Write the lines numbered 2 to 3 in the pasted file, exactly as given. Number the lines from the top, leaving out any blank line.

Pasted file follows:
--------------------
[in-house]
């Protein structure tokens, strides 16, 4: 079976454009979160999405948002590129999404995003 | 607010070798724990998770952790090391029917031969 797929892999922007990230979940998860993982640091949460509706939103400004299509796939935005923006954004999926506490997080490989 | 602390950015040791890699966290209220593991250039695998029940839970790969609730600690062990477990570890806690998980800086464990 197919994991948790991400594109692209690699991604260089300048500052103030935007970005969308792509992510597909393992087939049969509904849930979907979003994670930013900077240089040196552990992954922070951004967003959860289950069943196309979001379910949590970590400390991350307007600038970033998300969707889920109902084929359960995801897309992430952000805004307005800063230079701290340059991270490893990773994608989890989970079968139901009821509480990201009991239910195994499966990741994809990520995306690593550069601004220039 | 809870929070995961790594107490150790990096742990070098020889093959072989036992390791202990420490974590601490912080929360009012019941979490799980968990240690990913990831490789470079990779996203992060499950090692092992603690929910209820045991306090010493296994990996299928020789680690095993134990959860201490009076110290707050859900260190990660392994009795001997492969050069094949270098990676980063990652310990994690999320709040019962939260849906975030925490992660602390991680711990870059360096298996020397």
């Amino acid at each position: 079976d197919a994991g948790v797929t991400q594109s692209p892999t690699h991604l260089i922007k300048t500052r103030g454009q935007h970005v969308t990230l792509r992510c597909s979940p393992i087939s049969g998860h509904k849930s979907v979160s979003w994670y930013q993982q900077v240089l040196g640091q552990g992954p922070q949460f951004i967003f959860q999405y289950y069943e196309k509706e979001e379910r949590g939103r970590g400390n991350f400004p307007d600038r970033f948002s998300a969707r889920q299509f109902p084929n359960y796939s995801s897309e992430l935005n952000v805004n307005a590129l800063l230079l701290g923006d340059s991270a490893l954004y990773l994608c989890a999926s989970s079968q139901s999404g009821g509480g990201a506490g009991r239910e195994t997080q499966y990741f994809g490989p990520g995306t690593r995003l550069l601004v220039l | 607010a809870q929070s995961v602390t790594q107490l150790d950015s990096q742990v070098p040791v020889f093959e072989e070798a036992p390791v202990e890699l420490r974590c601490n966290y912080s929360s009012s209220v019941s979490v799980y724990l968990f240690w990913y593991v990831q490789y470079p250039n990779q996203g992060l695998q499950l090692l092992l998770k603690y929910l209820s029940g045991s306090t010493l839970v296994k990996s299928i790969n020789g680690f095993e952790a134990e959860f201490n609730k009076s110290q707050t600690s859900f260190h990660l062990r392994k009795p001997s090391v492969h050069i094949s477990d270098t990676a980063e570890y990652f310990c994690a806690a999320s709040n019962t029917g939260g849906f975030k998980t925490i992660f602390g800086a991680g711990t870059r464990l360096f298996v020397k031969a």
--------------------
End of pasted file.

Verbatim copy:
């Protein structure tokens, strides 16, 4: 079976454009979160999405948002590129999404995003 | 607010070798724990998770952790090391029917031969 797929892999922007990230979940998860993982640091949460509706939103400004299509796939935005923006954004999926506490997080490989 | 602390950015040791890699966290209220593991250039695998029940839970790969609730600690062990477990570890806690998980800086464990 197919994991948790991400594109692209690699991604260089300048500052103030935007970005969308792509992510597909393992087939049969509904849930979907979003994670930013900077240089040196552990992954922070951004967003959860289950069943196309979001379910949590970590400390991350307007600038970033998300969707889920109902084929359960995801897309992430952000805004307005800063230079701290340059991270490893990773994608989890989970079968139901009821509480990201009991239910195994499966990741994809990520995306690593550069601004220039 | 809870929070995961790594107490150790990096742990070098020889093959072989036992390791202990420490974590601490912080929360009012019941979490799980968990240690990913990831490789470079990779996203992060499950090692092992603690929910209820045991306090010493296994990996299928020789680690095993134990959860201490009076110290707050859900260190990660392994009795001997492969050069094949270098990676980063990652310990994690999320709040019962939260849906975030925490992660602390991680711990870059360096298996020397």
């Amino acid at each position: 079976d197919a994991g948790v797929t991400q594109s692209p892999t690699h991604l260089i922007k300048t500052r103030g454009q935007h970005v969308t990230l792509r992510c597909s979940p393992i087939s049969g998860h509904k849930s979907v979160s979003w994670y930013q993982q900077v240089l040196g640091q552990g992954p922070q949460f951004i967003f959860q999405y289950y069943e196309k509706e979001e379910r949590g939103r970590g400390n991350f400004p307007d600038r970033f948002s998300a969707r889920q299509f109902p084929n359960y796939s995801s897309e992430l935005n952000v805004n307005a590129l800063l230079l701290g923006d340059s991270a490893l954004y990773l994608c989890a999926s989970s079968q139901s999404g009821g509480g990201a506490g009991r239910e195994t997080q499966y990741f994809g490989p990520g995306t690593r995003l550069l601004v220039l | 607010a809870q929070s995961v602390t790594q107490l150790d950015s990096q742990v070098p040791v020889f093959e072989e070798a036992p390791v202990e890699l420490r974590c601490n966290y912080s929360s009012s209220v019941s979490v799980y724990l968990f240690w990913y593991v990831q490789y470079p250039n990779q996203g992060l695998q499950l090692l092992l998770k603690y929910l209820s029940g045991s306090t010493l839970v296994k990996s299928i790969n020789g680690f095993e952790a134990e959860f201490n609730k009076s110290q707050t600690s859900f260190h990660l062990r392994k009795p001997s090391v492969h050069i094949s477990d270098t990676a980063e570890y990652f310990c994690a806690a999320s709040n019962t029917g939260g849906f975030k998980t925490i992660f602390g800086a991680g711990t870059r464990l360096f298996v020397k031969a």